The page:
Of course, errors of commission (irrelevant detail) can detract from the Methods section as well, and you must make sure to avoid adding information that can be cited and found elsewhere. For example, if you used a previously published method without modification, it is sufficient to reference the method and its principle (e.g., “We used the LC-MS/MS method of Anderson for quantifying testosterone.”). However, if you modified the published method in any way, then it is imperative that you include details of any modifications that were made (and why). Or if in a clinical study you compared continuous secondary endpoints with use of the Wilcoxon rank-sum test, there is no need to provide a detailed description that this test is a nonparametric alternative to the 2-sample t-test for assessing whether 2 independent samples of observations come from the same distribution. Readers can access information about this statistical test elsewhere.
Style and Format
The Methods section should be divided into subsections with associated subheadings. The use of subheadings helps organize the material in the reader’s mind. When the materials used in the study are described, 3 formats are appropriate—as a listing under the subheading of reagents and supplies, as part of the description of an individual experiment, or both. Generic reagents, such as solvents, chemicals, and buffers, that are used throughout the study or in multiple places in the study protocol can be listed in a subheading labeled as Materials. However, if a reagent is specific to an individual experiment or method, such as a PCR experiment, then the reagents, enzymes, etc. used solely for the PCR should be listed in the paragraph detailing the PCR experiment, thereby helping the reader associate the importance of specific reagents with specific experiments. Be sure to include the source or vendor for all chemicals, reagents, animals, and instruments used in the study. Some journals also request that the location of the vendor be included the first time that the material is mentioned.
The Methods section should be written in the past tense because you are describing experiments and protocols that you did in the past:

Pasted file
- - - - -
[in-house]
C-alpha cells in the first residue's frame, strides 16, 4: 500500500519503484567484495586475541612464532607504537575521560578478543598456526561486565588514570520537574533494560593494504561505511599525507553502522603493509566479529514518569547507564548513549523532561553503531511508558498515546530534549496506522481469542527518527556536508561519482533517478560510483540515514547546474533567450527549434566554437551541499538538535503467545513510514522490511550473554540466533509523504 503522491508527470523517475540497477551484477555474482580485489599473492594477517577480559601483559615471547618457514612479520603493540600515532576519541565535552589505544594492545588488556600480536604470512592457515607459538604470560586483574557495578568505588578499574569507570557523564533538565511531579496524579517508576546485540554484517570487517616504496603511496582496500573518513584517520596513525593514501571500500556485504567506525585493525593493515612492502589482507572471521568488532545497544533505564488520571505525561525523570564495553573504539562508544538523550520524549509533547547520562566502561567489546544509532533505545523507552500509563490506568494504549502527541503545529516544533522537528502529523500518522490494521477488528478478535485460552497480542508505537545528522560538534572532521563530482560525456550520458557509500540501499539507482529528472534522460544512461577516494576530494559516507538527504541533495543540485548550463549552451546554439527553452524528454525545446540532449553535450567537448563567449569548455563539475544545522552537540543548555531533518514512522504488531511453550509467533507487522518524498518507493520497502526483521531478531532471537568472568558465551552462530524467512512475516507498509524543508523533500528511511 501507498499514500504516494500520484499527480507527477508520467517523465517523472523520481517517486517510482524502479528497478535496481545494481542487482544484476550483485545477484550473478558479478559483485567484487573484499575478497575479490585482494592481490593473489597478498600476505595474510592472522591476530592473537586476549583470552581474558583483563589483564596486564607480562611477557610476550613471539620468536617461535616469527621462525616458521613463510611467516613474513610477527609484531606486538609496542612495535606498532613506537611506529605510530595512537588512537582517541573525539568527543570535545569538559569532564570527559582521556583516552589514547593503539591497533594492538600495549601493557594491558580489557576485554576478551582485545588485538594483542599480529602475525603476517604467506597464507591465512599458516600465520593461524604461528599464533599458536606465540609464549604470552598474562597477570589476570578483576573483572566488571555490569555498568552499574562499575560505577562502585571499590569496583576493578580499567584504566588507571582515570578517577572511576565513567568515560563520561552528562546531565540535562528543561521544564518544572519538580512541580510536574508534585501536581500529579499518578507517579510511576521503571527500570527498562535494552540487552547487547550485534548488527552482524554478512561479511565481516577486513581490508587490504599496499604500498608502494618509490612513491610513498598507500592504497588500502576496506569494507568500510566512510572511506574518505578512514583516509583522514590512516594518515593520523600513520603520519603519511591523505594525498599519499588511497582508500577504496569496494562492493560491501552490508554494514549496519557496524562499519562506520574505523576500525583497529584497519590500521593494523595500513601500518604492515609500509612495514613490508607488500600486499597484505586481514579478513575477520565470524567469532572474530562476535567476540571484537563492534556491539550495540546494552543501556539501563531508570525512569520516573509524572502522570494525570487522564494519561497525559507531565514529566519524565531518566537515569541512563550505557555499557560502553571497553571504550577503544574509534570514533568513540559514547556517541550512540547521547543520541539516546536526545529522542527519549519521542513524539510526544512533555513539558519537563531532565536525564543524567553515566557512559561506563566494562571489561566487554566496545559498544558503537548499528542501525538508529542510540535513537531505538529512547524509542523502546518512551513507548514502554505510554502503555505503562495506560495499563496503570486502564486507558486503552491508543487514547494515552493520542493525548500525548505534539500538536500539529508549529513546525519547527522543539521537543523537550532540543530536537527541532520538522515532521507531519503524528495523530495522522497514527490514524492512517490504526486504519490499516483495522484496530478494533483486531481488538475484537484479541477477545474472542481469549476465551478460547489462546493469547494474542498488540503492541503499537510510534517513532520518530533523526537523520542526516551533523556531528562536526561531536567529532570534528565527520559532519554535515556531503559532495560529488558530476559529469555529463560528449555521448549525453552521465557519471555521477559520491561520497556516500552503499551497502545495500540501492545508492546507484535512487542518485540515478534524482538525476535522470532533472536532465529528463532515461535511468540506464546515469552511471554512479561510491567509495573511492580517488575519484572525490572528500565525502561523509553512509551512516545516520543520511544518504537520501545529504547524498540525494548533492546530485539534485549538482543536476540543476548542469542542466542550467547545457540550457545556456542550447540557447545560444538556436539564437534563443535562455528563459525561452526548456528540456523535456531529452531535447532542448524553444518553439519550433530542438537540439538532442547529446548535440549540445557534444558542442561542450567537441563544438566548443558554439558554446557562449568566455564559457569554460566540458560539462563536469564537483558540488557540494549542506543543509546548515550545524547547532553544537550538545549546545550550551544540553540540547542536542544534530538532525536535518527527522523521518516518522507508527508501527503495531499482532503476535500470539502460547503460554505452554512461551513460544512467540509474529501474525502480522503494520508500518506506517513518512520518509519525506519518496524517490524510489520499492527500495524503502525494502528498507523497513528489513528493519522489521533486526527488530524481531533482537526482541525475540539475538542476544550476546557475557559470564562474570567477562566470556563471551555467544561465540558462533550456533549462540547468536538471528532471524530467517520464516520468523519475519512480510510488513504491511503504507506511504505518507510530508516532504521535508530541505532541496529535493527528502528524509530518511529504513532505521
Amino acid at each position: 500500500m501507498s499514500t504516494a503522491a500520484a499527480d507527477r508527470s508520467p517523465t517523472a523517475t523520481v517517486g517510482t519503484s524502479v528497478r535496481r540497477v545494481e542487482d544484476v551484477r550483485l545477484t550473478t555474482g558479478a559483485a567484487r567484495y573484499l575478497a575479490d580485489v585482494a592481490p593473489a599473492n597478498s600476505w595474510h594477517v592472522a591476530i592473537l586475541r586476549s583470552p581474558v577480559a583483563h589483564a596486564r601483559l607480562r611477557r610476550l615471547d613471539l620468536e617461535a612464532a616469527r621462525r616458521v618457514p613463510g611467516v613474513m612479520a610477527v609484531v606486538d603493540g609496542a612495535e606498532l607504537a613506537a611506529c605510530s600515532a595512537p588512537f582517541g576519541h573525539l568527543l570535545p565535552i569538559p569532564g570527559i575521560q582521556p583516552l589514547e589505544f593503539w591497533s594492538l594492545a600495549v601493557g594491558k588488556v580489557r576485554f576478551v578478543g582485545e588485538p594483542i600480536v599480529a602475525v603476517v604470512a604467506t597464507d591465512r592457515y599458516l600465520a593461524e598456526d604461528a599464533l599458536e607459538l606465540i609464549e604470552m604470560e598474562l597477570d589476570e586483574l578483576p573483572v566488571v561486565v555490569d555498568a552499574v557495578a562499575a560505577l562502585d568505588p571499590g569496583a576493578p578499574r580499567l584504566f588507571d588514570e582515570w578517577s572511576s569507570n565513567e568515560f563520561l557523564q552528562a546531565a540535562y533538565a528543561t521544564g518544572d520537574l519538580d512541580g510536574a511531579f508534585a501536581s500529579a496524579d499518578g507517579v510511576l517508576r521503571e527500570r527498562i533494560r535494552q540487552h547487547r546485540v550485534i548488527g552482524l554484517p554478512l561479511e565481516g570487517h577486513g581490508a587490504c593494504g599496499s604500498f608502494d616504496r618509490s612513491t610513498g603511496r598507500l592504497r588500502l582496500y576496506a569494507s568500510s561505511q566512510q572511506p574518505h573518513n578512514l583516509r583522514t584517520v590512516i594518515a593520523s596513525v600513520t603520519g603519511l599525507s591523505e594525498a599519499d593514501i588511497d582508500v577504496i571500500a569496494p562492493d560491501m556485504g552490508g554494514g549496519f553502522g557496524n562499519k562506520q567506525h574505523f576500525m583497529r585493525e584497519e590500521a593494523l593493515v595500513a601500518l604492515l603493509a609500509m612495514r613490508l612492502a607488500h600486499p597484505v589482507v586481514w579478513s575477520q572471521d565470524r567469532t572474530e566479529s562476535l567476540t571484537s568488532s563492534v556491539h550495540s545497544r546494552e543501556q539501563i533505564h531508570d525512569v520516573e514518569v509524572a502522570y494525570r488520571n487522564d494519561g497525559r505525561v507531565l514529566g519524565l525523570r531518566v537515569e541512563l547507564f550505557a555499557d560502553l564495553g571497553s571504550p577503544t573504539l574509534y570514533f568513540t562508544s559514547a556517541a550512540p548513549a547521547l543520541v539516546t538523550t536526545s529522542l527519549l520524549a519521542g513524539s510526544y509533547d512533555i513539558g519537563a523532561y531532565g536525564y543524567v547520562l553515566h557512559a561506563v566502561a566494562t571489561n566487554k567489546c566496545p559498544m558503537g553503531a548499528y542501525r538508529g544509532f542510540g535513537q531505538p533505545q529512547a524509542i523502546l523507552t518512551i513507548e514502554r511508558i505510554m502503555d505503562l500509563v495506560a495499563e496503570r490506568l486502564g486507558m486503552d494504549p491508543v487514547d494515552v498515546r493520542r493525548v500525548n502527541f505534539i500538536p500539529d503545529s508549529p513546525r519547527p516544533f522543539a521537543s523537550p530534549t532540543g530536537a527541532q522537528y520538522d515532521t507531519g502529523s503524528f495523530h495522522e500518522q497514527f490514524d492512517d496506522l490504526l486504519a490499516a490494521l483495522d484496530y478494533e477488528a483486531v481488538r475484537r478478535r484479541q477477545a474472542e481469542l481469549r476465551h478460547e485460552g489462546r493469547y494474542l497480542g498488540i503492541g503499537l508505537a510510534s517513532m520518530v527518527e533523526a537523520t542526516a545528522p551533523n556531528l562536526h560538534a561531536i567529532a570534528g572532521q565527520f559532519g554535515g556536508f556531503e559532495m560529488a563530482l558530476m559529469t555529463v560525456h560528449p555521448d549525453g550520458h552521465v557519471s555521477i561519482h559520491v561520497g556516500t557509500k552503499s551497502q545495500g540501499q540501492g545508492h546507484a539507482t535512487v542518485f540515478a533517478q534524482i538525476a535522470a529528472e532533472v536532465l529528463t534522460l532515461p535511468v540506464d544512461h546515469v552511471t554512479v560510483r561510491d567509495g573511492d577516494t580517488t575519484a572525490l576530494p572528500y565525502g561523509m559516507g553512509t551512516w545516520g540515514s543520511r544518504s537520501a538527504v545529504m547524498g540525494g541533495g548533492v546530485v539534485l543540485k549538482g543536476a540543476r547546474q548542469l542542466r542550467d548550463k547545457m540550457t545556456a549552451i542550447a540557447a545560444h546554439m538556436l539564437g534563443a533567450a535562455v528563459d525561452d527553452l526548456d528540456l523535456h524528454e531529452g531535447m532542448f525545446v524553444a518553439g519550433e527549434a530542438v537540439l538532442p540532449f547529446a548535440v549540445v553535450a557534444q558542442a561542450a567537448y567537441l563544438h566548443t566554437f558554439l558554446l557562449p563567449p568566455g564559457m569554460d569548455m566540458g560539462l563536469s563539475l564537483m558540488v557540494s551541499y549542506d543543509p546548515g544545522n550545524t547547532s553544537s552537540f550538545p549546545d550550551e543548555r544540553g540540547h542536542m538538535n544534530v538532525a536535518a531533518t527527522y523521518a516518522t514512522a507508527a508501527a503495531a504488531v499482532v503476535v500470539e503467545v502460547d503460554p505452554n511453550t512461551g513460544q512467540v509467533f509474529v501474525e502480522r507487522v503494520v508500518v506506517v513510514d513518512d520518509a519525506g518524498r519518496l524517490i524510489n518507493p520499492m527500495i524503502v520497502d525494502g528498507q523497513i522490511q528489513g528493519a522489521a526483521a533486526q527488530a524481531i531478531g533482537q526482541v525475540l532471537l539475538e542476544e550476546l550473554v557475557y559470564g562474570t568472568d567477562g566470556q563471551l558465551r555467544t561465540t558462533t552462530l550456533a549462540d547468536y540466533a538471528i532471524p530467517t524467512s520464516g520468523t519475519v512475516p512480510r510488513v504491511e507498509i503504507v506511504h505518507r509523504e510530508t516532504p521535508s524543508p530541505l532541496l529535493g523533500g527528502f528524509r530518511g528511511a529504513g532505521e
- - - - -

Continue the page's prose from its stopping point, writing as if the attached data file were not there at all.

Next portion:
The experiment was performed at room temperature.
We quantified the drug by immunoassay.
Assay correlation was determined by Spearman rank correlation.
We performed a 2-way ANOVA.
Study participants were recruited from the blood donor service.
Human embryonic kidney cells were cultured in Dulbecco’s modified Eagle’s medium.
Tissue release of C-reactive protein was monitored after blood flow restriction.
The 2 exceptions to the use of the past tense are the presentation of summarized data and the introduction of figures and tables within the Methods section:
Our protocol is summarized in Figure 1.
Figure 1 illustrates the steps in the procedure.
The data are summarized as median and interquartile range.
The results from these analyses are presented as relative risk ratios with 95% CIs.
Resources on writing differ in their preference for either the passive or the active voice for the Methods section. Either style is acceptable if used properly, but a combination of both provides the reader with some variation in presentation of the experiments. Whatever form you choose, be sure to avoid monotony in the presentation, as shown in Table 2⇓ . The first 2 examples in Table 2⇓ also include potentially irrelevant information such as who measured heart rate and blood pressure, and who obtained the blood samples. Another way to avoid monotony when using predominantly the passive or active voice is to use transition phrases:
After mixing for 1 minute, we added 7 mL methylene chloride…
To evaluate ion suppression, extracts were prepared…
Because the cells did not adhere to polypropylene, fibroblasts were grown…
Because of its signal-enhancing properties, cinnamic acid was added…
Based on previous reports of calcitrol-induced inhibition, we added calcitrol…